car RESEARCH

Long Term Log: Toyota RAV4 Hybrid, Part 2

Published : 19th August 2019


Editor
4 weeks ago

Even for those that aren’t on the SUV bandwagon, it’s hard to dispute the utility of crossovers for driving around the ‘burbs. They’re easy to buckle children into, they can jump kerbs if your parking angles are a little off and their cushy seats and suspension make the school run that much more relaxing. Only problem? SUVs are large and heavy, so they suck fuel, be it petrol or diesel.

The 2019 Toyota RAV4 Hybrid is the first mainstream SUV in Australia that can really bust that myth. When I say mainstream, I mean a car that most people can afford – there have been luxury hybrid SUVs, like the six-figure Lexus RX hybrid, and even the more-expensive-again electric Tesla Model X – but you can walk into a Toyota RAV4 for less than forty grand.

Read the first instalment of our RAV4 long-term review here.

Urban driving in the Toyota RAV4 hybrid

We’ve been driving the range-topping RAV4 Hybrid Cruiser for a couple of months now, and we spend about three-fifths of our time driving around Sydney’s suburbs. There’s my commute on the lower north shore, regular runs to the northern beaches and all manner of work commitments. Point being, our Graphite-over-Nutmeg RAV4 spends a lot of time in bumper to bumper traffic.

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But bumper to bumper is where hybrids do their best work. Content to run in electric-only mode at low speeds, you crawl along with zero tailpipe emissions and zero petrol being channeled through the Toyota’s innards – which meant a month where all our driving was urban resulted in E10-petrol consumption of just 5.4L/100km. Holy cow.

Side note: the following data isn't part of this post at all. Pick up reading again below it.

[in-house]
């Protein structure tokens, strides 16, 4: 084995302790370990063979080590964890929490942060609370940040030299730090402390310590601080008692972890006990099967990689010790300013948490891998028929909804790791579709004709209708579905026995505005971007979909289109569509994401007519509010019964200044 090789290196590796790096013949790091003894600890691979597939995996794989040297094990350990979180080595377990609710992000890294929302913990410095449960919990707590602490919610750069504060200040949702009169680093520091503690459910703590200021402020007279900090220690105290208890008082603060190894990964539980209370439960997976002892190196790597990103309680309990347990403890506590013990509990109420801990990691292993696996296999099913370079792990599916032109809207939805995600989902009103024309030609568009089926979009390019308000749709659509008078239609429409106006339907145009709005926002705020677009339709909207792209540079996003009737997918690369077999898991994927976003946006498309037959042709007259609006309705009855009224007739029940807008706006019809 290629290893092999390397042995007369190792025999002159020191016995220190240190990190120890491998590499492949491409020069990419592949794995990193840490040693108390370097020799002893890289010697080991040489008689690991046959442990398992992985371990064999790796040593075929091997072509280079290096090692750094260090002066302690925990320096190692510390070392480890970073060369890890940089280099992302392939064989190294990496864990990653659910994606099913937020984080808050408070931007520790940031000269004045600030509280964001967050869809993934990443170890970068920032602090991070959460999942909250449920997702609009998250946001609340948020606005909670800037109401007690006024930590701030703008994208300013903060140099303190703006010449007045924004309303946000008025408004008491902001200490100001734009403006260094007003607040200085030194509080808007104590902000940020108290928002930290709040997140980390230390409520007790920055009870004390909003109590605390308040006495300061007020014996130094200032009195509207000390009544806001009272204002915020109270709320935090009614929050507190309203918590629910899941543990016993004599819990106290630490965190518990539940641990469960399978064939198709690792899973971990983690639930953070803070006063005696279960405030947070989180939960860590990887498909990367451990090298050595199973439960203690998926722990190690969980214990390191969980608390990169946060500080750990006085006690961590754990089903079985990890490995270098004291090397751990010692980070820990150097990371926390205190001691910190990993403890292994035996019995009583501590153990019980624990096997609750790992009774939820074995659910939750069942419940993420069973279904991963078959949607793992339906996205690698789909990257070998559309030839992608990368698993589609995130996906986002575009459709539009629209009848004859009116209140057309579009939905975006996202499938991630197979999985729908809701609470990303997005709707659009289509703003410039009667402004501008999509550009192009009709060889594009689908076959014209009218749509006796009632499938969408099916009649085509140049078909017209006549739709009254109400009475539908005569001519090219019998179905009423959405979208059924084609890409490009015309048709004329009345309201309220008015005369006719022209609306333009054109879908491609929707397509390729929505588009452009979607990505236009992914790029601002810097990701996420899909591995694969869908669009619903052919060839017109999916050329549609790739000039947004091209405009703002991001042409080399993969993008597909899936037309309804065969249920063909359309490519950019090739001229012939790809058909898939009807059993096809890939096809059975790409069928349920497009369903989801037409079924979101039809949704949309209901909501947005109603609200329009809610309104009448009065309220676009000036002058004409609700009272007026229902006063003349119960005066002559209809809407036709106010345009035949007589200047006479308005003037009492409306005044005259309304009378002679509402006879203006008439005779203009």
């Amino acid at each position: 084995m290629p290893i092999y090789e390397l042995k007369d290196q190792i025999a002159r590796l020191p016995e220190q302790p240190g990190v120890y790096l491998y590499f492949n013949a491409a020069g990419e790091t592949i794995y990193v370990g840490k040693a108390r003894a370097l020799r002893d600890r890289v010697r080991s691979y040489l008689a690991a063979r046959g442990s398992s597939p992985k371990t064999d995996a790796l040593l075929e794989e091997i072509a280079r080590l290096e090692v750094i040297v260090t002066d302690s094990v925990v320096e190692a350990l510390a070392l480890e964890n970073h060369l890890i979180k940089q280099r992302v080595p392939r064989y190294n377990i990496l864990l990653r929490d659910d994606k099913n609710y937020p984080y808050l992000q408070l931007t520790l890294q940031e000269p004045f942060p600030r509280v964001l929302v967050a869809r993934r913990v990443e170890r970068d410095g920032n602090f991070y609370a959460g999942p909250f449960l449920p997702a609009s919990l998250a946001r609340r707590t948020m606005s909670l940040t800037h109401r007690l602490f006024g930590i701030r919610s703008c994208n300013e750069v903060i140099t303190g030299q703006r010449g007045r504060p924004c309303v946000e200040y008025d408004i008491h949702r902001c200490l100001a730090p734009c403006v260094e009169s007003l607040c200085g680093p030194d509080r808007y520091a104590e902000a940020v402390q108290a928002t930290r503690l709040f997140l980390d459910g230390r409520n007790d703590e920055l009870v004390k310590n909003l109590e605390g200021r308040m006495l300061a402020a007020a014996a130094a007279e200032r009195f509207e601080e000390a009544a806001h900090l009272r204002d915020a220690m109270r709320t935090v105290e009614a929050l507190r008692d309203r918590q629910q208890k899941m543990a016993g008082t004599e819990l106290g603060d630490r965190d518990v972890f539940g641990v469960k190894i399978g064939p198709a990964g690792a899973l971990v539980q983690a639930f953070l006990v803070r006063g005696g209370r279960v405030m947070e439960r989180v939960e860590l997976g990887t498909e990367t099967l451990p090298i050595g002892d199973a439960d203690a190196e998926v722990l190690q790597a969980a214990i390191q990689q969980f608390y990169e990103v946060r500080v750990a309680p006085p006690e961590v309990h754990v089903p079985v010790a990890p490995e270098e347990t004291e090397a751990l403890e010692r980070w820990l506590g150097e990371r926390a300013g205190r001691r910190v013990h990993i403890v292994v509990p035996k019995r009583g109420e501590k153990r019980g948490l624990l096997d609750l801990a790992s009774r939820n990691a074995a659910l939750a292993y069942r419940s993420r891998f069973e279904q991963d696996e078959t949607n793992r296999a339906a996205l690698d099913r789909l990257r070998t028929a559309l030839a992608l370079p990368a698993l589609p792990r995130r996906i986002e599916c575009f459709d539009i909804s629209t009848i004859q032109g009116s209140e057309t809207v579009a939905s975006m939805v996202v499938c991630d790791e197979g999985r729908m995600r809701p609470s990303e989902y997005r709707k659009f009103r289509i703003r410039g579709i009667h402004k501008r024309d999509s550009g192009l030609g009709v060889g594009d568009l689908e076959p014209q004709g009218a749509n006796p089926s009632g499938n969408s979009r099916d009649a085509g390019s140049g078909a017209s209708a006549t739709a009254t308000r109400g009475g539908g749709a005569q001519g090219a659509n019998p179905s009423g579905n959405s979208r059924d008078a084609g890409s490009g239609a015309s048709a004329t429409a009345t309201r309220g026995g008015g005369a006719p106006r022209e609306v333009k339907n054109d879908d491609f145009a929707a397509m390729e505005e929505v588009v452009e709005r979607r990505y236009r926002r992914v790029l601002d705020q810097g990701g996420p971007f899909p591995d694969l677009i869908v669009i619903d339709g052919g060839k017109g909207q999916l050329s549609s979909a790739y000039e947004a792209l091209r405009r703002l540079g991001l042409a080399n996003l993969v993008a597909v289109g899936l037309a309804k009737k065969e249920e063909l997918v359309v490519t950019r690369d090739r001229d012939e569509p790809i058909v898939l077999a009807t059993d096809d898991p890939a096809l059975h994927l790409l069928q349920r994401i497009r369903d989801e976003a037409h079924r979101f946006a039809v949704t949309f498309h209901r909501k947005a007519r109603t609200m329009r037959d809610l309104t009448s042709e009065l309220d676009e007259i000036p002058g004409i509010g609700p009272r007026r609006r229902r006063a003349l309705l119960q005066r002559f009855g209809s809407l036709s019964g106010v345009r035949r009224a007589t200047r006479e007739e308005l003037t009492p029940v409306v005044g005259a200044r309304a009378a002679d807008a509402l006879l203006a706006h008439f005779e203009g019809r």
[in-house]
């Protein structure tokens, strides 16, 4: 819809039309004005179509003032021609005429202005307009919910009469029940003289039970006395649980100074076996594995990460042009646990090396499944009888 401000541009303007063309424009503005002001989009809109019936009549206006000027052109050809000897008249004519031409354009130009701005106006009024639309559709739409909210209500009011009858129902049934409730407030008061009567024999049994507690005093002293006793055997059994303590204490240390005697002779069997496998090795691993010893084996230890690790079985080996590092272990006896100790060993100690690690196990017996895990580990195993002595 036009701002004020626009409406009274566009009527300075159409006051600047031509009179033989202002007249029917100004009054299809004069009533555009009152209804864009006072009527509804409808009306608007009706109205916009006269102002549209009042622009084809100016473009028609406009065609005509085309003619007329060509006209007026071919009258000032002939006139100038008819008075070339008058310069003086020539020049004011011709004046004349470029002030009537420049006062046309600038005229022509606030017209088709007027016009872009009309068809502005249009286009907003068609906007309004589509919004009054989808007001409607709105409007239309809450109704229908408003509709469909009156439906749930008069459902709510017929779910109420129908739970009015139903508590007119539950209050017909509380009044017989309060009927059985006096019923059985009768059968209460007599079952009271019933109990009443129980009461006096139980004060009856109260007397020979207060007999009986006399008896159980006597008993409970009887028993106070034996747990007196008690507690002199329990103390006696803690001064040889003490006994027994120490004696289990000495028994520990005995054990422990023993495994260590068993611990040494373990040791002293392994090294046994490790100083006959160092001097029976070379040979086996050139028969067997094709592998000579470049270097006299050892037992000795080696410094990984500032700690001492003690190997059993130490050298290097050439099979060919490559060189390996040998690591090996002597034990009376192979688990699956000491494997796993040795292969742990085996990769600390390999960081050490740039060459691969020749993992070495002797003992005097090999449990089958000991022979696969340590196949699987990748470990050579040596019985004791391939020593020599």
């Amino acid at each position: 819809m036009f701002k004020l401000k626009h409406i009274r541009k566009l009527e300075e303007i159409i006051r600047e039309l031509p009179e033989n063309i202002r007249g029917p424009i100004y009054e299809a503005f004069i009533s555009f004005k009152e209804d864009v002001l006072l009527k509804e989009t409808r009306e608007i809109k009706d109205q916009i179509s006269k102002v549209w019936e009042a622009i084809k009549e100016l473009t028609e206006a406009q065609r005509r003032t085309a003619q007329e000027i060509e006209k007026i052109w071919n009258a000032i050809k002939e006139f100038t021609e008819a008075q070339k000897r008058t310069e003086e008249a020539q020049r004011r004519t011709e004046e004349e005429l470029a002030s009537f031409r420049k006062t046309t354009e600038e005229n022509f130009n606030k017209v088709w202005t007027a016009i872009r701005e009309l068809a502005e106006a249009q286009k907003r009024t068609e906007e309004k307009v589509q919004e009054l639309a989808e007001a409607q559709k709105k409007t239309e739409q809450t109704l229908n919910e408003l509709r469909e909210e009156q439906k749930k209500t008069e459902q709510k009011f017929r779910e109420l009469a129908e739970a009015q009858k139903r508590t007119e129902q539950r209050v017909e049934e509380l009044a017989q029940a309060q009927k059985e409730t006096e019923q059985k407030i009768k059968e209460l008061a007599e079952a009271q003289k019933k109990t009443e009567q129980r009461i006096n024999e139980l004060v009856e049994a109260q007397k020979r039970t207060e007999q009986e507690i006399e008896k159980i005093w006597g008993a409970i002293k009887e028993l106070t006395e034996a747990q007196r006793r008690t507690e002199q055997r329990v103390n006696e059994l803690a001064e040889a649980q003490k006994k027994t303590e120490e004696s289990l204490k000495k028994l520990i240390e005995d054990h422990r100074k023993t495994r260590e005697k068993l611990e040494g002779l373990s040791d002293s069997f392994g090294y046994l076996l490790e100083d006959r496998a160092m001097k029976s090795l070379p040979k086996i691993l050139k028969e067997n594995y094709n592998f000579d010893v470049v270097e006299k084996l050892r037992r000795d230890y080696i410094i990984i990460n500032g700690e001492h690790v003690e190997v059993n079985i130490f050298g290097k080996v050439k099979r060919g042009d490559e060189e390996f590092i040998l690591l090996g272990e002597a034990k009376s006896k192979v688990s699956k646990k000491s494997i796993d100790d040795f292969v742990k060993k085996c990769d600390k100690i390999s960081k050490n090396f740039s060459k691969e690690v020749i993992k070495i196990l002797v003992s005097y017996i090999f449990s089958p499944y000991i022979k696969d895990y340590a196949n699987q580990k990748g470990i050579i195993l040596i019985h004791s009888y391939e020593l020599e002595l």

By contrast, petrol SUVs that swung by for comparison from Volkswagen and Mazda used more than double that figure.

If you want an easy way to drastically cut your fuel bills and reduce your environmental footprint – without having to do anything drastic – swapping into a RAV4 Hybrid is a great start.

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The stellar fuel consumption is one thing but the instant torque from the three electric motors when darting around the city is a bonus, too. We’re not saying it’s Tesla-like in its acceleration – it certainly isn’t – but the little squirt from the battery essentially operates like a low-blow turbo.

There used to be a horrible sound and vibration when older Toyota hybrids switched from electric power to the petrol engine, but substantial NVH work means that this transition is now much smoother and vibe-free. If you have music on, you won’t actually know when you’re running on volts or on gasoline, except for the ‘EV’ symbol in your instrument cluster.

The hybrid battery and motors do add some weight to the RAV4 but that doesn’t fundamentally affect this SUV’s dynamics, which are pleasant and light. Direct steering combines with a soft but controlled ride, making the Toyota a surprisingly fluent drive but also a very comfortable one.

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Toyota haven’t tried to make the RAV4 sporty; they have aimed for comfort, and all the better for it. Having said that, it’s not floppy at all; it’s a great balance.

The spacious interior includes a set of good, heated front seats, a good JBL stereo (on our Cruiser) and heaps of rear legroom and headroom. This is only a five-seater – a new Kluger seven-seater with a hybrid option will come along at the start of 2020.

Seamless is how you’d describe the experience of driving the 2019 RAV4 in the city. With the car’s computers making all the decisions for you in terms of fuel sources, all you have to do is buy it to start reducing your environmental impact and fuel bills at the same time. What more could you want at this point in time?

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